Windows Confidential: History—the Long Way Through
Join our Windows Confidential columnist for a decidedly roundabout tour of all the directories with the word “system” in their name.
Once upon a time, back in the days of 16-bit Windows, there was a directory named C:\Windows\System. That was the last time things were simple.
With the introduction of Win32, there was a second system directory added named C:\Windows\System32. This second directory contained the 32-bit system files. The 16-bit system files remained in the old system directory. Well, except that on Windows 95, both 32-bit and 16-bit system files lived in the same directory, which retained its old name of C:\Windows\System. We shall not speak of Windows 95 again.
Batch files ran programs from C:\Windows\System32 with the expectation that the resulting program would match the native OS. These expectations were not explicit, but they were implied by the nature of the activity. If the System32 directory were filled with 32-bit programs, then a batch file that ran the C:\Windows\System32\REG.EXE program to upset a system registry setting would be running the 32-bit version of REG.EXE, which means that it would be updating the 32-bit simulated version of the registry instead of the real 64-bit version. Other types of scripting files (such as REG files) have the same problem.
There are quite a number of existing 32-bit programs that hard-code the System32 path rather than calling the GetSystemDirectory function. When these programs are recompiled for 64-bit Windows, they will still try to access the System32 directory, expecting to find 64-bit files (because the program is now compiled 64-bit). Paths written into configuration files or the registry need to be meaningful to both 32-bit and 64-bit processes, yet need to refer to the appropriate directory depending on the “bitness” of the program doing the asking.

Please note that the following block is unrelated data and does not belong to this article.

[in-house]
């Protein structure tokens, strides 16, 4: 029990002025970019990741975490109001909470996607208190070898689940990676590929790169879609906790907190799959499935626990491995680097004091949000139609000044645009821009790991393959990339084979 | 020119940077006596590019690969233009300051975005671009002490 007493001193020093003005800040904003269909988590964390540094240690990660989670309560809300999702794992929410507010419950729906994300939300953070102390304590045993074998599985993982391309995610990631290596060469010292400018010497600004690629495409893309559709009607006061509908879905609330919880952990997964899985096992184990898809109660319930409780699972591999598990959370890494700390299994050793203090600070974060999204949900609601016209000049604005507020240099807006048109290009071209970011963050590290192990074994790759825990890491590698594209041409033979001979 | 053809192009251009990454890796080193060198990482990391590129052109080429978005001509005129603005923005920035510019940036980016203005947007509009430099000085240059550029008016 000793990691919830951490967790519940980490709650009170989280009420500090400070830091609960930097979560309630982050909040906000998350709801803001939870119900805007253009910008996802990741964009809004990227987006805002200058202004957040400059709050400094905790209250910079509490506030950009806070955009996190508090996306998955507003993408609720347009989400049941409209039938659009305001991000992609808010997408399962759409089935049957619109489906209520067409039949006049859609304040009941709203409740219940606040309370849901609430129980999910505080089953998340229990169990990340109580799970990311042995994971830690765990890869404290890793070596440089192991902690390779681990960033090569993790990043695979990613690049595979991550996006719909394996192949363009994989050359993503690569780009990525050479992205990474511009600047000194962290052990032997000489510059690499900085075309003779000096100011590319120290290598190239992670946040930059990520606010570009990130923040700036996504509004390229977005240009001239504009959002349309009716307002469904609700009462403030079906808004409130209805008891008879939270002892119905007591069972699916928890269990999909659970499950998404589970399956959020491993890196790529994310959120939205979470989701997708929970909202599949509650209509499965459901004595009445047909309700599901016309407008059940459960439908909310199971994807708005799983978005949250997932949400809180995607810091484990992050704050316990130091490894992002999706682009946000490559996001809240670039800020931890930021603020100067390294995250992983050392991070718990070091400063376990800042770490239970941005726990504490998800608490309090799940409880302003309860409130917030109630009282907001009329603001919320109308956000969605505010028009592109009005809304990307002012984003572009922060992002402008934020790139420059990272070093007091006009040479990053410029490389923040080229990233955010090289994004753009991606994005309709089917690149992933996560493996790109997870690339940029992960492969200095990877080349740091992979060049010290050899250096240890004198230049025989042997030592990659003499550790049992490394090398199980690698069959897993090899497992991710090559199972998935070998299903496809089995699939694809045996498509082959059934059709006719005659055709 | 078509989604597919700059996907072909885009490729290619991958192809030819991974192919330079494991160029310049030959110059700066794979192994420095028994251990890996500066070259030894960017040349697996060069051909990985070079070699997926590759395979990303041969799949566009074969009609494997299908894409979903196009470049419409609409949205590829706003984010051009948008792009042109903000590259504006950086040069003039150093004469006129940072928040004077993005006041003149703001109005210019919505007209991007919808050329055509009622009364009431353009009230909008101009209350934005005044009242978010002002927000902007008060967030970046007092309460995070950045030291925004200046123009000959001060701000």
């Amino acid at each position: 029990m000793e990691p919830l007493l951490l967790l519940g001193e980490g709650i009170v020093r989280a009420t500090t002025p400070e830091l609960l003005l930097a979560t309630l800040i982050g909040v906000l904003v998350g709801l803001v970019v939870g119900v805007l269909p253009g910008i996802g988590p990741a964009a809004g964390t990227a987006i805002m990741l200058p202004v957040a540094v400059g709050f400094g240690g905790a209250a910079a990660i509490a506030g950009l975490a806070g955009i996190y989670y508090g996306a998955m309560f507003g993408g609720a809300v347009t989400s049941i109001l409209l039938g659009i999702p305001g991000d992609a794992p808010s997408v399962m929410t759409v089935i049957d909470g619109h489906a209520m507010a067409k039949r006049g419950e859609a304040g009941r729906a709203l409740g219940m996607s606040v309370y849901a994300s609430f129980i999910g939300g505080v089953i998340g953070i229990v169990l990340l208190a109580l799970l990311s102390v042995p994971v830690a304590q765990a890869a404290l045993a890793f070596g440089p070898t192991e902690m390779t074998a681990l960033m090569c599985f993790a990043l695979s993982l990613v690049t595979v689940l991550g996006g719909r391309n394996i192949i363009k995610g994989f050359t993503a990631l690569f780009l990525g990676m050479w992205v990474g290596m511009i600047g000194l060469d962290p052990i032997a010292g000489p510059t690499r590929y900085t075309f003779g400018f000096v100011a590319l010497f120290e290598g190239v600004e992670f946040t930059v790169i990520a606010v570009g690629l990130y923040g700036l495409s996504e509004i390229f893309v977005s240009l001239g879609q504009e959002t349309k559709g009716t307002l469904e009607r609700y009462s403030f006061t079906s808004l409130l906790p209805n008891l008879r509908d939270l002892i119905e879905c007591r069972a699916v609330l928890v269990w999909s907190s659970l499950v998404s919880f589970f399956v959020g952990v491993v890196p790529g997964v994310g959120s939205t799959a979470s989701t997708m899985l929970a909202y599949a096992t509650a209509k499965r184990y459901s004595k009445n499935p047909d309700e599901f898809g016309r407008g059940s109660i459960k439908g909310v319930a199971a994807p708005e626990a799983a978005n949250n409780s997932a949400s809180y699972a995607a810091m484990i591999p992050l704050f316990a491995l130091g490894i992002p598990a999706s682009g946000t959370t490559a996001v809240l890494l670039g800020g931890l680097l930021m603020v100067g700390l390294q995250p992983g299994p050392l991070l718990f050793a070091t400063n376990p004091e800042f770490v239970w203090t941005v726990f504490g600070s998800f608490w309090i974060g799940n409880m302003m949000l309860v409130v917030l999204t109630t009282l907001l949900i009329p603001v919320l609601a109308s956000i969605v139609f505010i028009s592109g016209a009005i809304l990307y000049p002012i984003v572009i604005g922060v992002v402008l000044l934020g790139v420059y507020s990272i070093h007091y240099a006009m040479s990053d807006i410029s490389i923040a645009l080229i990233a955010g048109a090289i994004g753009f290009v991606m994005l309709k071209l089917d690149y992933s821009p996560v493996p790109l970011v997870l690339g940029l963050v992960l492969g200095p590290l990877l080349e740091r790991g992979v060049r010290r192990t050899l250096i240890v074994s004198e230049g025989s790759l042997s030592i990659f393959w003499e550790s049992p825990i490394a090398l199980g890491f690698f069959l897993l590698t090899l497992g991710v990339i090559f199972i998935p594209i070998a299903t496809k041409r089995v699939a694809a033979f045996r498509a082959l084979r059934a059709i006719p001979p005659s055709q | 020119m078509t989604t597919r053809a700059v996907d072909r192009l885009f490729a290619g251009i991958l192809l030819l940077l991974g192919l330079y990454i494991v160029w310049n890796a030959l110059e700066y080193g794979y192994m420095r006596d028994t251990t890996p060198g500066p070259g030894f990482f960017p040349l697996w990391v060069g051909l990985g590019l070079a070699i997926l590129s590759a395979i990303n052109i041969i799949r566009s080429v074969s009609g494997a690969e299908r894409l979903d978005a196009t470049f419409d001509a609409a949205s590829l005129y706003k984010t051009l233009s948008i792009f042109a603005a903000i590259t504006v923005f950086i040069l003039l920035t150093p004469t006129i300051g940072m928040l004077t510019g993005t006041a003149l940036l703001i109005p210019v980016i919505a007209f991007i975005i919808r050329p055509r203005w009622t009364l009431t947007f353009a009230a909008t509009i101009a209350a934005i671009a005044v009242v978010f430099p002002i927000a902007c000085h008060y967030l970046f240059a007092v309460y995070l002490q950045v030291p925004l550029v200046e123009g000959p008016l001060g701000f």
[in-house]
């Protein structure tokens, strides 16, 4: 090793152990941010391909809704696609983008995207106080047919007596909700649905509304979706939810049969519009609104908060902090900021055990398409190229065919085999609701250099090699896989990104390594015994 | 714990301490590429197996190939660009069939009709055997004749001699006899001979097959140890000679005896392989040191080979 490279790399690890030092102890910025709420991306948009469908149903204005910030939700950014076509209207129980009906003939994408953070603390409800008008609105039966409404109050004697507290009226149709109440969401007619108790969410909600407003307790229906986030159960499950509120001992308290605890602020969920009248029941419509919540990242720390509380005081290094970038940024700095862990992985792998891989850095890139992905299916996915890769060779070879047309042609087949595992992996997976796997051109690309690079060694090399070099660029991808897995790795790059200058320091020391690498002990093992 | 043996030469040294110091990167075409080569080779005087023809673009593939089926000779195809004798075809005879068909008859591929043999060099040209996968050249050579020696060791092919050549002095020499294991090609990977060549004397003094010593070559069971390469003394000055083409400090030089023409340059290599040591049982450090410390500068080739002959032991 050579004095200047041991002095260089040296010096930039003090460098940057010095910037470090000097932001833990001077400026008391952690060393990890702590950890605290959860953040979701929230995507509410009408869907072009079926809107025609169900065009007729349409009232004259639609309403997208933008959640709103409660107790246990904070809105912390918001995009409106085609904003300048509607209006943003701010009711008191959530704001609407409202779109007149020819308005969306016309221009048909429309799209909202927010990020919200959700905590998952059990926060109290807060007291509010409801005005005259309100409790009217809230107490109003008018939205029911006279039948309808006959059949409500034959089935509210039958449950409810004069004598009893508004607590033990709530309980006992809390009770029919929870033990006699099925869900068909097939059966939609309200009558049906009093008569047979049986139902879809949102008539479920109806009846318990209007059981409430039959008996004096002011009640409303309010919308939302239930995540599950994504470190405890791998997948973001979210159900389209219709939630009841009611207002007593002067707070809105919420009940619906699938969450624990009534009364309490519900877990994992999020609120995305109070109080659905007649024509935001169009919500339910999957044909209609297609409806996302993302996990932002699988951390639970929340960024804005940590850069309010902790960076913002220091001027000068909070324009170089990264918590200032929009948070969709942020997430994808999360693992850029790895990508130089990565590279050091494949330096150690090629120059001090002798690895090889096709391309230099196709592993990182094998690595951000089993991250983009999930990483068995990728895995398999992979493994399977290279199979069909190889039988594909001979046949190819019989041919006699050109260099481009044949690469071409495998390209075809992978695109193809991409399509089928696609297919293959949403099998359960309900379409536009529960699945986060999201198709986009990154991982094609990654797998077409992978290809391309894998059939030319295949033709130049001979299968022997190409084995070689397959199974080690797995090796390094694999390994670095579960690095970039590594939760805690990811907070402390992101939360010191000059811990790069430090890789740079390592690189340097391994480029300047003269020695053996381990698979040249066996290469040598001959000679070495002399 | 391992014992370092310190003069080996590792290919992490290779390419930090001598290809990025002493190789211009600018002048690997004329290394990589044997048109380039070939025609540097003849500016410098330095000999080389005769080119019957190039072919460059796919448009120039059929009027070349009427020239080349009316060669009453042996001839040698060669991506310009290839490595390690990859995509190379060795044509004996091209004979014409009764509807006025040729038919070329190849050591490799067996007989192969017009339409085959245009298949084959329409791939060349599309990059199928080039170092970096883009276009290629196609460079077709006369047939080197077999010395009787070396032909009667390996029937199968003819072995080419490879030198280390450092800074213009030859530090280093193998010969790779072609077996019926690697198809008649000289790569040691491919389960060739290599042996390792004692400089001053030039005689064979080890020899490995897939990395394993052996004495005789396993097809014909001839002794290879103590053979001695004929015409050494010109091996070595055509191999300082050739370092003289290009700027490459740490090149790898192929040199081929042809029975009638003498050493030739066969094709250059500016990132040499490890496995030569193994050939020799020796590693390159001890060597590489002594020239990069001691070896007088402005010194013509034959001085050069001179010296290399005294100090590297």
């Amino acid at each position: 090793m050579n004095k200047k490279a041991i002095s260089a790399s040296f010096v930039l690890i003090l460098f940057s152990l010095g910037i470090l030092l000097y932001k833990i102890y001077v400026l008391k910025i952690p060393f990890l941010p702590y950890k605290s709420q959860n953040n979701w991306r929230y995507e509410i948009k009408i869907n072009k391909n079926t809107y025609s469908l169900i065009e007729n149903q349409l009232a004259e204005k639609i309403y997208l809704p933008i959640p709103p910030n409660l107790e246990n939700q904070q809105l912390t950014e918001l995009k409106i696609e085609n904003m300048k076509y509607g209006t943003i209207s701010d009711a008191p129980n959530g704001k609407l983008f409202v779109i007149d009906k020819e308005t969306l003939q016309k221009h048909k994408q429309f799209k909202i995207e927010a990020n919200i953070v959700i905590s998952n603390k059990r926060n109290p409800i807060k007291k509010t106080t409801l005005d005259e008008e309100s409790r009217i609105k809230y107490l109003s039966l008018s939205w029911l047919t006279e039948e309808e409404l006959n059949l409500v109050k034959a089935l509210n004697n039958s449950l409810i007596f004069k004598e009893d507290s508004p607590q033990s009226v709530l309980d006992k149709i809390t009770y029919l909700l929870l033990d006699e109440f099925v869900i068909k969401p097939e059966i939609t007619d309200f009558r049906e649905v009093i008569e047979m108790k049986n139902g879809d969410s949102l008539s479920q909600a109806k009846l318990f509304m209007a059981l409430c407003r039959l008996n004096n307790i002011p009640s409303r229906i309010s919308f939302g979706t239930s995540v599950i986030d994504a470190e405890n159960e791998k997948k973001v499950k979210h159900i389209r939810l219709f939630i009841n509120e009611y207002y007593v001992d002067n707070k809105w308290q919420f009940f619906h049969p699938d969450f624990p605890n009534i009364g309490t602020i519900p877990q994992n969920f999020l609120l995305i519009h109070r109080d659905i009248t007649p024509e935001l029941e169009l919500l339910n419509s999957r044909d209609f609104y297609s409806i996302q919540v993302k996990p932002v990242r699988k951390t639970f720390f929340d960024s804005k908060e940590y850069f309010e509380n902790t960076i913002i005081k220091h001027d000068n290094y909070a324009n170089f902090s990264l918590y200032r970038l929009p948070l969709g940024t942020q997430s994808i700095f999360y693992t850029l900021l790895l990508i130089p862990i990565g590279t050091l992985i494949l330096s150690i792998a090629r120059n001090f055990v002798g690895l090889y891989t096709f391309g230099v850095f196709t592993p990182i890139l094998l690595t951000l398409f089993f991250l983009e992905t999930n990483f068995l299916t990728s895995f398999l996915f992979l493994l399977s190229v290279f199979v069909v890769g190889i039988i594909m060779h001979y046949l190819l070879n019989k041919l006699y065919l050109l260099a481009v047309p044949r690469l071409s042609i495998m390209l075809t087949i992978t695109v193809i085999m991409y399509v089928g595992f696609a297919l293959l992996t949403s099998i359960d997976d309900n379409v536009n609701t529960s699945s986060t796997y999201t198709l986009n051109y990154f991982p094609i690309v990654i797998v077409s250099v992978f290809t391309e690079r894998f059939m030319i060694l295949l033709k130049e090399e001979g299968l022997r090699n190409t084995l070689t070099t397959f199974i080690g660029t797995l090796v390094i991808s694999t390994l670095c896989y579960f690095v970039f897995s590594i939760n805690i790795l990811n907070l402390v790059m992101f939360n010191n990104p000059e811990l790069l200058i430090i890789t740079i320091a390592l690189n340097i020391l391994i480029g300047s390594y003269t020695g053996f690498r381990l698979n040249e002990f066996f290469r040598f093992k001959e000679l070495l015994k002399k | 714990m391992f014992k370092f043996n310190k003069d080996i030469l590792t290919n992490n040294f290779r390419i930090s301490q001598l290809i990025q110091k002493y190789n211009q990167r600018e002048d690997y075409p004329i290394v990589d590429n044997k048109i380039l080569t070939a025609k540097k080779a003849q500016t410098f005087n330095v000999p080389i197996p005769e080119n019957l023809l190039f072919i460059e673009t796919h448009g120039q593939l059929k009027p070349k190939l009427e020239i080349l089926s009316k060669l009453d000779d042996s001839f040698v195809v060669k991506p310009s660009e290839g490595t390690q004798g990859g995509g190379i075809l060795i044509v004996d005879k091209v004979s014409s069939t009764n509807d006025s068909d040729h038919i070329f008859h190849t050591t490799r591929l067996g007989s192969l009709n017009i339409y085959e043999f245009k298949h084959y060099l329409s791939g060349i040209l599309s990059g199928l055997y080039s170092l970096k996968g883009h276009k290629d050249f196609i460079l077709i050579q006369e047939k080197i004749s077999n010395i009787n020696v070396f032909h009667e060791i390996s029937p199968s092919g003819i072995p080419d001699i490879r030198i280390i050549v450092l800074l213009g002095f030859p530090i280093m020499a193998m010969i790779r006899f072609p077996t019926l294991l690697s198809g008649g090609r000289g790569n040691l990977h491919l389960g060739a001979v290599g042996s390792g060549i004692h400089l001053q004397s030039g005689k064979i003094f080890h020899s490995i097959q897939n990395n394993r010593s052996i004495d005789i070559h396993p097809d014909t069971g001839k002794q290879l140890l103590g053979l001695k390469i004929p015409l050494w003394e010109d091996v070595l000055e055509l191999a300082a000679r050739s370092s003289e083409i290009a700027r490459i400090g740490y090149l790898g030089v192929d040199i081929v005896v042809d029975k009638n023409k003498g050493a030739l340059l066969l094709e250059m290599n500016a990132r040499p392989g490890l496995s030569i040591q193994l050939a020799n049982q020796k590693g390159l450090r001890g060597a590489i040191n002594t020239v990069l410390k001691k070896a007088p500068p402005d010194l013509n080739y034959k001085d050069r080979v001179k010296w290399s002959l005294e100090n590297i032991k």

Clear as Mud?
To extricate itself from this confusing situation, the Windows team decided to have the System32 directory contain 64-bit files on 64-bit systems and 32-bit files on 32-bit systems. The 32 is just part of the name and doesn’t mean anything. It’s similar to how DVD is just a name and doesn't really mean anything, or how many large companies officially change their name to a sequence of letters which may have at one time stood for something but now just form a name, like HSBC, KFC, BP and KPMG.
File system redirection for 32-bit processes adds another layer of complexity to this already-confusing story. When a 32-bit process accesses the C:\Windows\System32 directory on a 64-bit system, its operations are redirected to the C:\Windows\SysWOW64 directory, which is where you’ll find the 32-bit system DLLs.
As a result, you should think of System32 as the somewhat strange name for the “system DLLs in the same bitness as the application that’s running” directory. In a more ideal world, something like this would have been called the SysExec directory because it contains files matching the execution environment.
But Wait, There’s More
What if you want to access the real 64-bit system directory from a 32-bit process? File system redirection will take your attempt to access the C:\Windows\System32 directory and redirect it to the C:\Windows\SysWOW64 directory. Programmatically, you can use functions with unwieldy names like Wow64DisableWow64FsRedirection, but those disable redirection for all operations until they’re re-enabled. This causes trouble if you’re doing anything more complicated than opening a single file. Performing a complex operation may result in accessing multiple files or possibly creating worker threads.
That's the end of our roundabout tour of the various directories with System in their name. If it seems confusing, just remember that the meaning of the directory rarely matches its name.
Raymond Chen's* Web site, The Old New Thing, and identically titled book (Addison-Wesley, 2007) deals with Windows history, Win32 programming and the illusory repair powers of black electrical tape.*